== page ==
Written by: Lauralee Schmidt, Executive Contributor
Executive Contributors at Brainz Magazine are handpicked and invited to contribute because of their knowledge and valuable insight within their area of expertise.
In May of 2020, right at the peak of when businesses were either closing up or finding a new groove due to Covid, we made a major business decision that could have potentially hurt us, but we took a leap of faith and committed to our idea. We decided to take our growing auto shop from a Monday to Friday, 8-5 shop and make it a Monday to Thursday, 8-7 shop.
This is pretty unheard of for the auto industry, considering most run a six-day workweek, but I felt in my gut it was important to tell a different story in automotive care, and I’ve always wanted to be able to give our team a 4 day work week. I wasn’t sure how to make that happen. I just knew I wanted it. I’ve been asked a lot over the last few weeks on why our auto shop switched to a 4 day work week from both clients and other business owners, so here you go.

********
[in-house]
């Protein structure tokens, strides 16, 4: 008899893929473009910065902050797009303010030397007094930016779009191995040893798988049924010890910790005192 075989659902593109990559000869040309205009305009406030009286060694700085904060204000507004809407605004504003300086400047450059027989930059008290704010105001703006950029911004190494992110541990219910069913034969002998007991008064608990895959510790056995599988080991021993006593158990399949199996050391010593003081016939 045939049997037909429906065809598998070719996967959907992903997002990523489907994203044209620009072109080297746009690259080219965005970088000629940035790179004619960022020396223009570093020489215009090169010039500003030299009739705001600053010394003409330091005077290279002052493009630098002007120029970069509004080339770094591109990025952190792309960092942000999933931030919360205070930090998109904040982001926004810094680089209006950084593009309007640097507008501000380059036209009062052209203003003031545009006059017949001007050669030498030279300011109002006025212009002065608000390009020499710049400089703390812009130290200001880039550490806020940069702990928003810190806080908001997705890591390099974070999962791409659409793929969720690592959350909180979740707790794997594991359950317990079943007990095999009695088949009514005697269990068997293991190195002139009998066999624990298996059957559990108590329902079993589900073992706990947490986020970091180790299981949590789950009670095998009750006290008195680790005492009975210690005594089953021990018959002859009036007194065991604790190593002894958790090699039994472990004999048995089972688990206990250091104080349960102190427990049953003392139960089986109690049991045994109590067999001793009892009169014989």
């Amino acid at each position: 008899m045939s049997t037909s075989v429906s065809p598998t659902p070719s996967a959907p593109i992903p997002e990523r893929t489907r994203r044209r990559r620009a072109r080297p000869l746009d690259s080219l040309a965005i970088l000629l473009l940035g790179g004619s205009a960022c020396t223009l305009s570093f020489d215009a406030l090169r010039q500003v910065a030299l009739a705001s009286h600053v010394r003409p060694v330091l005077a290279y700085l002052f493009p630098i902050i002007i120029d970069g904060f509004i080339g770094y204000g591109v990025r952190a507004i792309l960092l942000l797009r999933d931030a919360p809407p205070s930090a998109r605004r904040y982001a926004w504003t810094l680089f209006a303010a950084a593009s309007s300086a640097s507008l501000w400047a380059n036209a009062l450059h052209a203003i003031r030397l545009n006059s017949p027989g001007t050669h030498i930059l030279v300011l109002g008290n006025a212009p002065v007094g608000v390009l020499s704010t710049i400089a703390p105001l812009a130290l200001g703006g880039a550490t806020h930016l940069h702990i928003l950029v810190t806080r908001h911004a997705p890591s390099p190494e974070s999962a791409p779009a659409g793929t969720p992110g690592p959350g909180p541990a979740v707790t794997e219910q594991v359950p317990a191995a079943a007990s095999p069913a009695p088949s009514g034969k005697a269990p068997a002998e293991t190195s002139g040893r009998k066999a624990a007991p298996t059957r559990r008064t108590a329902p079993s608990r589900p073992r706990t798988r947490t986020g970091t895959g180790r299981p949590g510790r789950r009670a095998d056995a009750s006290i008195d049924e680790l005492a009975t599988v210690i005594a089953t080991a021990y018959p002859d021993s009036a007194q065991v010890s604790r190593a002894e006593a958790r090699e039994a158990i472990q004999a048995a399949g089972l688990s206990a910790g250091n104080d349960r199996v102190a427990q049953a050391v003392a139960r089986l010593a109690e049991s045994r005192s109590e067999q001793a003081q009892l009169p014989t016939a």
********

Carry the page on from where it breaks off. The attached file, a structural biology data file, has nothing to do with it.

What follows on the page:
Prior to being Queen of the Auto Gods at Schmidt Auto Care, I had my dream career going in cosmetics that was an 80% travel with a Fortune 500 Company. I made my own schedule in that role, and after a lot of tinkering with it, I learned I was the most productive on longer but fewer days. I hit goals when I worked a 4 day work week, I had more ideas within a 4 day work week, and I felt more energetic in my role. I was happier. In fact, I was more productive in my home life, as well. I felt quite strongly I couldn’t be alone in that scenario. So when I took over Operations at my husband’s auto shop in 2016, I knew I wanted to change how the team worked, but there were other business priorities to attend to first, so the idea sat on the shelf a long time.
In late 2018, I could feel the urge to move the team in a new direction. We had a solid team, a growing customer base, and our brand was solidified in the community, but I still couldn’t comfortably guarantee I could keep the business safe with new working hours. I had a dollar figure and customer count in mind that I wanted to achieve before we moved to new hours, but I still wasn’t sure if it was the right time. On top of that, we were smack dab in the middle of a massive build-out to relocate the shop, so I wasn’t sure moving to non-traditional hours was smart. Looking back, it probably would have been the perfect time to switch hours.